The Law finally addresses family reunification, allowing family members to enter and reside in Luxembourg before applying for a residence permit if they already hold a valid permit from the first member state. The Law streamlines the process by issuing residence permits simultaneously with the EU Blue Card and provides an accelerated procedure if the family joins post-EU Blue Card approval, ensuring a permit within 30 days.

  1. Administrative practice formalization

The Law seeks to formalize administrative practice, ensuring that any residence permit issued by the minister also entitles the beneficiary to obtain the required entry visa when necessary. 

Practical implications

Overall, these amendments aim to streamline and improve the EU Blue Card system, making it more adaptable to labor market needs and simplifying the entry process for highly qualified workers in Luxembourg.

In this regard, it is worth also noting that in March 2024, the Minister of the Economy and the Minister of Internal Affairs adopted a ministerial regulation, which determines the minimum level of remuneration for a highly qualified third-country workers seeking employment in Luxembourg through the EU Blue Card program (“Regulation“).

The Regulation, which entered into force on 24 March 2024, sets the following minimum annual salary thresholds for highly qualified third-country workers:

  • 1.5 times the gross average annual salary in Luxembourg (i.e., EUR 88,452).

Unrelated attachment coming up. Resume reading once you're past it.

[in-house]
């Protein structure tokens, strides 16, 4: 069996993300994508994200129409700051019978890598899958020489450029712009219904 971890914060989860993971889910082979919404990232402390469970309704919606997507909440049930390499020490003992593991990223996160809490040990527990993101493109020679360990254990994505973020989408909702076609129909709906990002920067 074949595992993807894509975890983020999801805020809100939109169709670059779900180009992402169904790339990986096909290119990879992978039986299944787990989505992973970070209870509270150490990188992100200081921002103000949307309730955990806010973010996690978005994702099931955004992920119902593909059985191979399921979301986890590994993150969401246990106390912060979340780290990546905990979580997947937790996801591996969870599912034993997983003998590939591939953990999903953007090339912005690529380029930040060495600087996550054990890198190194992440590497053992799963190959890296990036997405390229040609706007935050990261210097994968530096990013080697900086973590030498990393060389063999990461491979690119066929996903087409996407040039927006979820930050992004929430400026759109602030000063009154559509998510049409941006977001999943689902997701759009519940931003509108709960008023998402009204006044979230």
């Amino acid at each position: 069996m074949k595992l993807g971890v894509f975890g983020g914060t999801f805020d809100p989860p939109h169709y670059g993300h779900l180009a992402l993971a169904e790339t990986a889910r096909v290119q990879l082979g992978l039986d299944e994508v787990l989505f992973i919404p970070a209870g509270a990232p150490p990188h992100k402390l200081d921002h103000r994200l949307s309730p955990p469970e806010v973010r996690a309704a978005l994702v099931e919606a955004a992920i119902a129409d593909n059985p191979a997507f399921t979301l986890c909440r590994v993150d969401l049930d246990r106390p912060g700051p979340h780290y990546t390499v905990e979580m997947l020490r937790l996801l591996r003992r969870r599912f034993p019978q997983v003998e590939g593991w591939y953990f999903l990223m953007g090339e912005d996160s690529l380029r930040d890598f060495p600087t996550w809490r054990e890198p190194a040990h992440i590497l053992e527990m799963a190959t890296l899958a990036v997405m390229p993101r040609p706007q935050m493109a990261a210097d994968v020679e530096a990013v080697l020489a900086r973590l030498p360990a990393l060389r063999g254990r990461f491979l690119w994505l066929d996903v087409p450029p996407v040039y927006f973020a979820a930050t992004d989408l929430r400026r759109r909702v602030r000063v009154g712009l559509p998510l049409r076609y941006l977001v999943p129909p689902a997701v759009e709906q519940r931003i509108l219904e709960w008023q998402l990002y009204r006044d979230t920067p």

• 1.2 times the gross average annual salary in Luxembourg (i.e., EUR 70,762) for positions for which a particular need for third-country workers is identified by the government (e.g., mathematicians, actuaries, statisticians and software designers).
Author

Annie Elfassi is the Partner in charge of the Litigation and Employment departments of Baker McKenzie's Luxembourg office. She has over 19 years of experience. Prior to joining the Firm in 2019, Annie Elfassi was a member of the Litigation and Risk Management practice and headed the Employment department of a leading law firm in Luxembourg.

Author

Sabrina Bodson is a counsel in the Employment Practice Group of Baker McKenzie's Luxembourg office. She has over 15 years of experience. Prior to joining the Firm in 2022, Sabrina was a counsel in the employment department of a Magic Circle firm in Luxembourg. She is a frequent speaker on employment law issues in seminars and conferences and contributor to various employment law related publications.